The theory of innovation, part 4: Product Design by Mad Libs

How innovation works, and how you should design your business around it

This is a fortnightly-ish newsletter from Al Cottrill and Class35. It’s mostly an informal outlet for the theory and esoterica that underpins our practice. We hope you find it interesting.

Thanks to everyone who got in touch after the note on Schumpeterian Waste with questions and comments. And thanks to Phil for harassing Tom Peters on Twitter about it…

As mentioned in the title, this is issue 4. You can find back-issues here:

So for Issue 4, I was going to start talking about how to design a good innovation system in an organisation. But as I started writing, I realised I needed to double-down on the idea of Schumpeterian Waste.

Because I genuinely believe it’s the missing piece in most corporate innovation.

Again, my rough thesis is that it’s not the innovating bit that is necessarily hard, it’s creating the right system around it to enable it. That is, you have to create the pre-conditions for successful innovation, as much as you have to focus on the ‘innovating’ bit itself. Unfortunately the latter is not only more tangible (‘we’re doing stuff’), it’s also the more interesting stuff. Certainly more than governance and funding mechanisms and policies.

So I’m going to keep on banging on about ‘Waste’ a bit more. So here we go…

Roam, if you want to

So I’m going to start today’s note with a Twitter conversation I read involving the founder of Roam Research. For those not familiar, Roam Research is a cult note-taking application (or just a straight-up cult). I started using it November last year and it immediately became my default note-taking app.

Their difference is bi-directional linking. Imagine that every paragraph or dot point you write is its own ‘node’, and these nodes can be linked, referenced or embedded in other pages. And every word you denote as a ‘page’ creates as a page that also includes other references to that term. It’s hard to explain in a single paragraph, but in essence, as you use it, it creates a huge web of connected ideas that you can continue to re-use and build on. With no filing into notebooks.

Now, two months from launching their paid version, they’re apparently doing $1M in annualised recurring revenue. Clearly they have amazing product-market fit.

But these things don’t just come into the world fully-formed.

As Conor points out here, it took two years and 20 versions to iterate to a viable design. And a lot of ‘wasted’ effort on ugly bicycles before they got there. But as interesting here is the idea that “we knew when we got it right [it] would look obvious”.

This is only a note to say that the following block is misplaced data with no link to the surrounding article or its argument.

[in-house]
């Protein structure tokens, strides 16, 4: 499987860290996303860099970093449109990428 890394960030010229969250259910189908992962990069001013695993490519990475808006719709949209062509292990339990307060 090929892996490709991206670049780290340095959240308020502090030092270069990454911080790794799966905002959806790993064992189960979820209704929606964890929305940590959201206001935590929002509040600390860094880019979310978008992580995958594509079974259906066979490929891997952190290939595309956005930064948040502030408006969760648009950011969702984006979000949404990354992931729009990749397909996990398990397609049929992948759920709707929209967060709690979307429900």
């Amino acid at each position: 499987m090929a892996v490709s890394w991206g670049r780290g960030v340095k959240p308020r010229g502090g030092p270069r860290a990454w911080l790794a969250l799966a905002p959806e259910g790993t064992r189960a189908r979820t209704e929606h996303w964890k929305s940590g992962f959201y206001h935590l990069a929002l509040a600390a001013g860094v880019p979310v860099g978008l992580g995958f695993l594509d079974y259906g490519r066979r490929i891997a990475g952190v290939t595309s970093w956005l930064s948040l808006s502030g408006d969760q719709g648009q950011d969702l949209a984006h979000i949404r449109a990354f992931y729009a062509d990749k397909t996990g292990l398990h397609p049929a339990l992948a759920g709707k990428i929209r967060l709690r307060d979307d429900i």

This is a fundamental dynamic of innovation, and I can give you three tenets we draw from it:

  1. There is no act of genius to invent a viable design, you can only feel around in the dark and iterate to something that does

  2. In retrospect, the final design will look obvious

    And importantly:

  3. Once you know what works, the other attempts will look ridiculous

Product design by Mad Libs

One of the things that’s hardest about doing innovation is the challenge in recognising you probably don’t know.

Per John Loeber’s question above, ‘all the parts existed, why did it take until now to do this?’. Because innovation is combinatorial, taking different ‘technologies’ and piecing them together to create something that effectively solves a problem. The iPod is a famous example of this. Apple didn’t invent anything to create it, it just configured a set of pre-existing technologies the right way.

But ‘knowing’ the right way to piece the parts together is hard.

If we go back to our startup examples, Eugene Wei puts it well here:

“With the rise of Instagram, with its focus on photos and filters, and Snapchat, with its ephemeral messaging, and Vine, with its 6-second video limit for a while there was a thought that new social networks would be built on some new modality of communications […] which is why we have seen a whole bunch of strange failed experiments in just about every odd combinations of features and filters and artificial constraints in how we communicate with each other through our phones. Remember Facebook's Snapchat competitor Slingshot, in which you had to unlock any messages you received by responding with a message? It felt like product design by mad libs.”

It’s a great quote if we break it apart. We’ve got a new technology and clear problem statement: “how do we communicate with each other through our phones”, and then this proliferation of ‘strange experiments’ in trying to solve this question.

To the casual observer, this probably looks something like ‘product design by mad libs’. Apparently random different combinations of features (i.e. mutations) with seemingly no real rhyme or reason – like people just rolling the dice and seeing what works.

But this is the key point: these "strange failed experiments" only look strange in retrospect. Or more accurately, they all looked strange at the time, the obvious ones are only obvious in retrospect. But at the time, all of them were plausible guesses at what would work in the market (or what a ‘fit’ design was).

It's no different from Conor White-Sullivan’s description of Roam, above. “We knew it would look obvious when we found it”.

We only have to look at all the legitimately ridiculous (in retrospect) attempts at bicycles to understand this:


And this holds across industries. Every time we look backwards at an industry – be it bicycles or messaging apps or (soon) fintechs – the right answer is ‘obvious’, and non-viable designs look like ‘strange failed experiments’. Like, “what were they thinking, IDIOTS”.

But looking forward into uncertainty, all we have is the ability to make plausible guesses, and iterate based on what works. And tolerate the Schumpeterian Waste associated with it.

More Morses

This dynamic holds for any creative pursuit.

After last week’s newsletter, I had a conversation with a mate, (Emmy Nominated 👀) Stephen Robert Morse (who has a new documentary out on ABC that you should all watch).